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AWP Style Guide


The Narrative

Fashion is one of my favorite AWP events, on and off-site. I have been brought to swooning at recent conferences by Joy Harjo’s white boots, Dorothea Lasky’s spectacle collection, and Anne Carson’s pantsuit. There’s nothing quite like sliding down a convention center wall in exhaustion to sit on the floor, recharge a phone, and watch the show—over 12,000 writers en flique. (It’s like they consulted an amazing AWP style guide or something).

AWP conference

General conference style advice is useful but not comprehensive for AWP. Levels of ‘professional attire’ vary to the extreme because a writer’s work costume can be anything from a bathrobe to a button-down. Writers tend to hate generic statements about writers but let’s generalize anyway: I think writers are rebels. Economic odds are against most of us, human attention spans are shrinking, and yet, we passionately persist.

Writers are also creatives, which means we get off on tweaking reality, tweaking imagination, rebuilding, recombining, explosions. Expressive fashion caters to these qualities—and as inventive rebels, we can also choose to ignore advice (like what follows) completely. Respectfully—to each author, their own suitcase.

business suitcase

Layers of Meaning

If weather estimates for D.C. hold up, it should be in the mid 40s to low 50s for the conference. You’ll want layers because writers get cold. In Submittable’s home base of Missoula, Montana, writers (and skiers and ice fisherpeople) prefer to layer with Patagonia down jackets and fleeces, locally known as Patagucci.

Layers are great because they allow you to complement, contrast, or just get weird with it—they are very bold and very 2017. I’ve come across articles suggesting that writers dress for their genre and it’s hard to think of a more cross-genre look than layered fashion—what are we all doing if not putting pieces together and then taking them off?

Flannel wrapped around striped shirt


Think scarves, sweaters, blazers, hats, and light coats—another plus for layers is that you can reinvent yourself constantly without having to change completely (how are you feeling about that Bukowski tattoo right this second?). It’s also likely that temperatures will vary throughout the day because you should go outside the conference hall at least a couple times—REALLY, it’s a sanity thing—even if just to see natural light and check on/join the smokers, plus you’ll start sweating during social interactions you didn’t mean to have, and you may not have time to change for off-site events before tromping into town.

There is something simultaneously comforting and revolting about being a member of the tote tide, thousands of dazed writers with matching canvas bags flowing by, at the bookfair and within a square mile of the conference center. Writers need community but writers write alone. Setting yourself apart can feel especially important (read: vital)—and time is limited. I’d suggest focusing on your head and your feet, mirroring writerly extroversion and anxiety in turns.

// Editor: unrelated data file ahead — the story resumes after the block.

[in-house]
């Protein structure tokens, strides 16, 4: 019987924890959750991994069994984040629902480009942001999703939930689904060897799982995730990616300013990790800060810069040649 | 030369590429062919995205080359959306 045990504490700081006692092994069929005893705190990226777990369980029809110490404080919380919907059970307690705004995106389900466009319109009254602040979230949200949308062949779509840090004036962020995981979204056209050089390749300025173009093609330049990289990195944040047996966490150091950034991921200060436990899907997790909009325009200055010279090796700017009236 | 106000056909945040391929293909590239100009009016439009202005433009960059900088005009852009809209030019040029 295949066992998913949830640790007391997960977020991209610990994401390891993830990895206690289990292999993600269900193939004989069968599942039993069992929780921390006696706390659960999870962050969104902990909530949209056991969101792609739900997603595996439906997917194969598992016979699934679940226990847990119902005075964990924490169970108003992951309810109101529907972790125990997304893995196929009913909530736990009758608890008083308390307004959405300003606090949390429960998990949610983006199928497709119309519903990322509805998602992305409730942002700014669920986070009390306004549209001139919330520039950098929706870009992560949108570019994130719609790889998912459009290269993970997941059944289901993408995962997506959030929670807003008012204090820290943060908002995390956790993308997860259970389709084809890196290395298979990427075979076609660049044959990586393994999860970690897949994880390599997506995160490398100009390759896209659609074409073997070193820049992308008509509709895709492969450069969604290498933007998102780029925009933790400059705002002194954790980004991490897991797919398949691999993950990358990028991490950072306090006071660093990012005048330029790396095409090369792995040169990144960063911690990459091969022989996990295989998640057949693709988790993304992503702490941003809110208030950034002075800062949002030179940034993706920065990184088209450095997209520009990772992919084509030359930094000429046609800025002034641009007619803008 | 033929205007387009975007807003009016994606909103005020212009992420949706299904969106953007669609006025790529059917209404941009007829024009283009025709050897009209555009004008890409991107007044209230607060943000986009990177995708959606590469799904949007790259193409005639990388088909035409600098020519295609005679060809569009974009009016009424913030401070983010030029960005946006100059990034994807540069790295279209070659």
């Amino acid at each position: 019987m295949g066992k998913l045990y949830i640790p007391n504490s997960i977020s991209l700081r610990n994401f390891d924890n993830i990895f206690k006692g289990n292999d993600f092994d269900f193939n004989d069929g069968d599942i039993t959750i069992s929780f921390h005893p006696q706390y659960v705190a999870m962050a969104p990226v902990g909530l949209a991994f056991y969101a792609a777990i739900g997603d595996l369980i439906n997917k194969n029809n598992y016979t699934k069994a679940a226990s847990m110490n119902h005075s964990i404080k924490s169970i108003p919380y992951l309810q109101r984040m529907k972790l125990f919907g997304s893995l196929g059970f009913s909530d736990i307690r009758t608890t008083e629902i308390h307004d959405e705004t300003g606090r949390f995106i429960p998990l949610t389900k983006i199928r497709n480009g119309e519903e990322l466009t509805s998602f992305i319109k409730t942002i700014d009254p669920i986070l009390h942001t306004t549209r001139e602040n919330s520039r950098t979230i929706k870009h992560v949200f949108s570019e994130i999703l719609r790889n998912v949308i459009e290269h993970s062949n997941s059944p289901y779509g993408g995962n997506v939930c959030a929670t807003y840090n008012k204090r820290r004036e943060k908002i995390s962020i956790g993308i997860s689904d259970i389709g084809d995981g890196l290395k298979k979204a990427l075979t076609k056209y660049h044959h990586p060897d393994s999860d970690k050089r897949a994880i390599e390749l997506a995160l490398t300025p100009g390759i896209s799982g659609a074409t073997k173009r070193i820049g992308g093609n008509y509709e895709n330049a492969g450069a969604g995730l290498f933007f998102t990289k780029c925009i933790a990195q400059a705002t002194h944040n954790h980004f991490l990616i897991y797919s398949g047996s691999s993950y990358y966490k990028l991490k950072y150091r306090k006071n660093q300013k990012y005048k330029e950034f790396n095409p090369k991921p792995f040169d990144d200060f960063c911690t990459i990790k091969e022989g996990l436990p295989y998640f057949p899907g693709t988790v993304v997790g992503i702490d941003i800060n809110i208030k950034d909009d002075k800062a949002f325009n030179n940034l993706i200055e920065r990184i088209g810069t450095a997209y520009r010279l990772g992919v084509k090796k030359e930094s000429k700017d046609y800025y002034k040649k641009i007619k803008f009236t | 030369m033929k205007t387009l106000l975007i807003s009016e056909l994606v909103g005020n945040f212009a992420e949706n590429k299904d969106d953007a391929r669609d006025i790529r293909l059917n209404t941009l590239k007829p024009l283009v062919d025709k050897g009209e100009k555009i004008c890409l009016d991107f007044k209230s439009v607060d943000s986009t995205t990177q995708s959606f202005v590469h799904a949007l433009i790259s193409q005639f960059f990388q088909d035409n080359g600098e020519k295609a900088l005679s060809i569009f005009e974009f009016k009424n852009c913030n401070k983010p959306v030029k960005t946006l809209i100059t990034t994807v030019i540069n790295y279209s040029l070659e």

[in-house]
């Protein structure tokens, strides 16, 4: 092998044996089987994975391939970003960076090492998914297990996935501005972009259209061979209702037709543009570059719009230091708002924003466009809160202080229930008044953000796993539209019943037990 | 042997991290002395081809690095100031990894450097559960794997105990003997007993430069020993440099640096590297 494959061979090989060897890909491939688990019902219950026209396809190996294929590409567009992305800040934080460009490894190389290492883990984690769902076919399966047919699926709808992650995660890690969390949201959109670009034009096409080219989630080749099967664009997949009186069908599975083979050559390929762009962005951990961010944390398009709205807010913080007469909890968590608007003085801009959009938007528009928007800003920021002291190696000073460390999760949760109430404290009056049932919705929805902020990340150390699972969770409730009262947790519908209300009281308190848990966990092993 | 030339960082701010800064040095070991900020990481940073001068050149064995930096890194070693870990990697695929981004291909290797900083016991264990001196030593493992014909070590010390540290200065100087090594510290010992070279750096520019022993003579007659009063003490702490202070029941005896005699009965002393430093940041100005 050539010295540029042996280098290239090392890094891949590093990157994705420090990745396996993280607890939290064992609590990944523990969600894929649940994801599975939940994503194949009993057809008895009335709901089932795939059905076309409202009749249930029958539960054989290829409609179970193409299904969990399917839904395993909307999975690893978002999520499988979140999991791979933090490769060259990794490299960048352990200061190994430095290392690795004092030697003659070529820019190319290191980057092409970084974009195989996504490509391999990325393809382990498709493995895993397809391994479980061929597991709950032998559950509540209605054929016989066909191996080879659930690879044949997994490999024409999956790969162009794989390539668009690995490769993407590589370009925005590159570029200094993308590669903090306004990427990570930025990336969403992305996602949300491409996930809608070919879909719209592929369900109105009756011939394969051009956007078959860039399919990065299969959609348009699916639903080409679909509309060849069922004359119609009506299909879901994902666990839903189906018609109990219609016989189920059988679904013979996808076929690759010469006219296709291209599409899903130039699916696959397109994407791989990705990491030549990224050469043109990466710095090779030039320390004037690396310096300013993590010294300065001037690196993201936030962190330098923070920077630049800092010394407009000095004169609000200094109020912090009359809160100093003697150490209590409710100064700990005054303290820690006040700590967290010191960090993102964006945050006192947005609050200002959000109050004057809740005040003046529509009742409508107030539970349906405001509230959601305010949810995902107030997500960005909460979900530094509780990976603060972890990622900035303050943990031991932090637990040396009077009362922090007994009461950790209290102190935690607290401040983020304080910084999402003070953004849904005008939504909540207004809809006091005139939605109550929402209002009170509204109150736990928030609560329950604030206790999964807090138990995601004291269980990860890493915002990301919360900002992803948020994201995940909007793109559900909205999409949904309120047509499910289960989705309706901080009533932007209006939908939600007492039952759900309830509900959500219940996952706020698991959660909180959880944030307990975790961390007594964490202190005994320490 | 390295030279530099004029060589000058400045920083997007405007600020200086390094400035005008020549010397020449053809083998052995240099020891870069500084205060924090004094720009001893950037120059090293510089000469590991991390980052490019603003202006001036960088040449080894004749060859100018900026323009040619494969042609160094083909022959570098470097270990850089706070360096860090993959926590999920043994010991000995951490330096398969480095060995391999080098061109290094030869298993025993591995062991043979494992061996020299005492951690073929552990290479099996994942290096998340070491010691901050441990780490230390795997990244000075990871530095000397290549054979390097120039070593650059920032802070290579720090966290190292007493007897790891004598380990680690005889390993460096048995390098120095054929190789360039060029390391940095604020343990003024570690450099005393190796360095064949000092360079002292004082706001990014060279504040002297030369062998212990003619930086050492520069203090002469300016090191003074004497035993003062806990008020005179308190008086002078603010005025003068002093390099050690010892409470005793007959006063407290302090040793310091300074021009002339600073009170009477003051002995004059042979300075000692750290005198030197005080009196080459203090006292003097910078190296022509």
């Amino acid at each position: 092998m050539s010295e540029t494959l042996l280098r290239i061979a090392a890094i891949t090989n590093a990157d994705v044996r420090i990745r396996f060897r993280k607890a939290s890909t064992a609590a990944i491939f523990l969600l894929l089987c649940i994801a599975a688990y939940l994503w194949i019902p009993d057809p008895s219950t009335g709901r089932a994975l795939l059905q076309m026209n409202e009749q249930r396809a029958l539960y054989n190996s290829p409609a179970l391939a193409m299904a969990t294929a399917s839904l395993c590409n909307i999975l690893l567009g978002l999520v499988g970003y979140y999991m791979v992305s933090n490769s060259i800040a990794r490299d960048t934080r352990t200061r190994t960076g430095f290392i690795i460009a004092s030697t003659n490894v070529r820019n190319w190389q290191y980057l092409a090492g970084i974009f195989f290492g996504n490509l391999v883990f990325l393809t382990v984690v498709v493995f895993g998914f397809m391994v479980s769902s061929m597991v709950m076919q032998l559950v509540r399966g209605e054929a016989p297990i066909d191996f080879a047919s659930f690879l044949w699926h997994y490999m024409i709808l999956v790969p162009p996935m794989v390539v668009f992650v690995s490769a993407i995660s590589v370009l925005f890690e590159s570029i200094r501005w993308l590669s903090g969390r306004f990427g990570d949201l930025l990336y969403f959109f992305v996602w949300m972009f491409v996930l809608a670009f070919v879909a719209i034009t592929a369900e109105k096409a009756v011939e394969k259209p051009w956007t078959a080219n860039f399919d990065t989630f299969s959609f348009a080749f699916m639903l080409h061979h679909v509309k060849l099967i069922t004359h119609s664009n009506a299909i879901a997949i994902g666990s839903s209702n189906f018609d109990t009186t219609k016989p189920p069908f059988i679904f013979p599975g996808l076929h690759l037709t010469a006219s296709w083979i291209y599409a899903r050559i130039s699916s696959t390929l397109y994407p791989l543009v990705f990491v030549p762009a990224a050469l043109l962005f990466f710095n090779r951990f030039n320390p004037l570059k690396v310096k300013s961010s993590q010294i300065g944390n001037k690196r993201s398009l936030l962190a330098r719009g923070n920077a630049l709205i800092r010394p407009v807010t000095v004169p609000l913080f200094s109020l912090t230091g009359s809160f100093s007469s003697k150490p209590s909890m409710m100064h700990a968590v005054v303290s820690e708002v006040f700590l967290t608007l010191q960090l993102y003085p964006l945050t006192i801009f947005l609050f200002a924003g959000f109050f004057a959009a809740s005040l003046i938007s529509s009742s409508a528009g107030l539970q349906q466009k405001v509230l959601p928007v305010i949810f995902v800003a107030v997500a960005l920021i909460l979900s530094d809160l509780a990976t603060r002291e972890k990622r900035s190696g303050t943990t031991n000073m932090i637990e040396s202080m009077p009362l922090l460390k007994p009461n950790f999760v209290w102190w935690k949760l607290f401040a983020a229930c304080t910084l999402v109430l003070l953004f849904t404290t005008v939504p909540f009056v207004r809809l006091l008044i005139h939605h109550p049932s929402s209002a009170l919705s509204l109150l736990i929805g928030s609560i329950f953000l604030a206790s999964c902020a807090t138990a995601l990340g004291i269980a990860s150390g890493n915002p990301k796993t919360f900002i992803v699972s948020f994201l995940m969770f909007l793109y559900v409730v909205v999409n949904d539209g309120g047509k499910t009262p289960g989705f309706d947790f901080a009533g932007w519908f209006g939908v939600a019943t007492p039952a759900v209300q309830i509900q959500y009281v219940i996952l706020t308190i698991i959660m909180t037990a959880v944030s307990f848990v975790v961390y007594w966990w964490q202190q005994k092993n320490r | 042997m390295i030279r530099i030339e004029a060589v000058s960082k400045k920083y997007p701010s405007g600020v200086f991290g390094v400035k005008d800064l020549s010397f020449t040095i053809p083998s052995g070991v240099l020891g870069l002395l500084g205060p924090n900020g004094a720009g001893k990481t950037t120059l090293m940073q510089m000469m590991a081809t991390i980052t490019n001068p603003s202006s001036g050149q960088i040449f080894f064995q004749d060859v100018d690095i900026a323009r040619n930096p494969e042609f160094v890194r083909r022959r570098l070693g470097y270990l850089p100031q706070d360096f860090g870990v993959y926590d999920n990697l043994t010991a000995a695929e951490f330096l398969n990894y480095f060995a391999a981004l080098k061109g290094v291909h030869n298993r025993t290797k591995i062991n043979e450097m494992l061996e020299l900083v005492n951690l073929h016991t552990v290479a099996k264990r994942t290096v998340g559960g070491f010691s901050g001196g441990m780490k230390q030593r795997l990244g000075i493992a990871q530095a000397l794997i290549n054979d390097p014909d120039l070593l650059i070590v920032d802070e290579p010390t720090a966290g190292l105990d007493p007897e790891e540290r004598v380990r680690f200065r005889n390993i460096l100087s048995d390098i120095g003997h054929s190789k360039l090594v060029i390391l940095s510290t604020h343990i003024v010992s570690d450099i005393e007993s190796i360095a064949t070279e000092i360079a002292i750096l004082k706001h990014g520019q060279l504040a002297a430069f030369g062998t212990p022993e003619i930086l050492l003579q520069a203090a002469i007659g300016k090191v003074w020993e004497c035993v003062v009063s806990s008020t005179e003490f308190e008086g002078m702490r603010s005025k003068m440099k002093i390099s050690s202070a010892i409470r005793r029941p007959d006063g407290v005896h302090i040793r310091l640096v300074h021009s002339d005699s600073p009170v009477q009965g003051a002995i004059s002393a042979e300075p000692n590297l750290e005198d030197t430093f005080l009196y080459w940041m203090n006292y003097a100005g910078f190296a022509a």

AWP tote bags Seattle 2014

Image c/o behance.net.

The Hair, The Shoes and The Contest

What’s going on with glasses this season? Lots! AWP is the ultimate menagerie of cool eyewear. Although not everyone needs glasses, a lot of people have hair. The diversity of hairstyles at AWP is guaranteed epic—every color, cut, shave, and shape is likely to be represented. There’s still time to revise your do abecedary style or brainstorm your next beard strategy. In LA, I tried repeatedly to count the number of people in line for registration whose hair was dyed a primary color and I kept losing track. It was awesome. Also, be sure to mark your statement earrings with exclamation points.

In terms of footwear, comfort is important. Glam shoes are tops (and make for a nice segue in dying conversations) but blisters will ruin you. If you’re bringing new kicks, try to break them in beforehand. Boots provide the perfect all-weather option—they can dress you up or down depending on your aspiration. They also look like you intend to kick ass, a sentiment many artists are full up with at this historical moment. Here are some fierce options for the season.

Blue hair in a bun

The cool thing about AWP is that you don’t need your style to assert that you are a writer since your presence makes it a given. You don’t need your style to assert anything but it can be fun to shine some light on the special snowflake that you are. And we want to see that sparkle. Stop by Submittable’s table #375 anytime during the conference to participate in Style Guide 2017, an AWP fashion contest. More contest information coming soon.

Rachel Mindell

Rachel Mindell is Senior Editor for Submittable's Marketing Team. She also writes and teaches poetry. You can find Rachel's creative work here: rachelmindell.com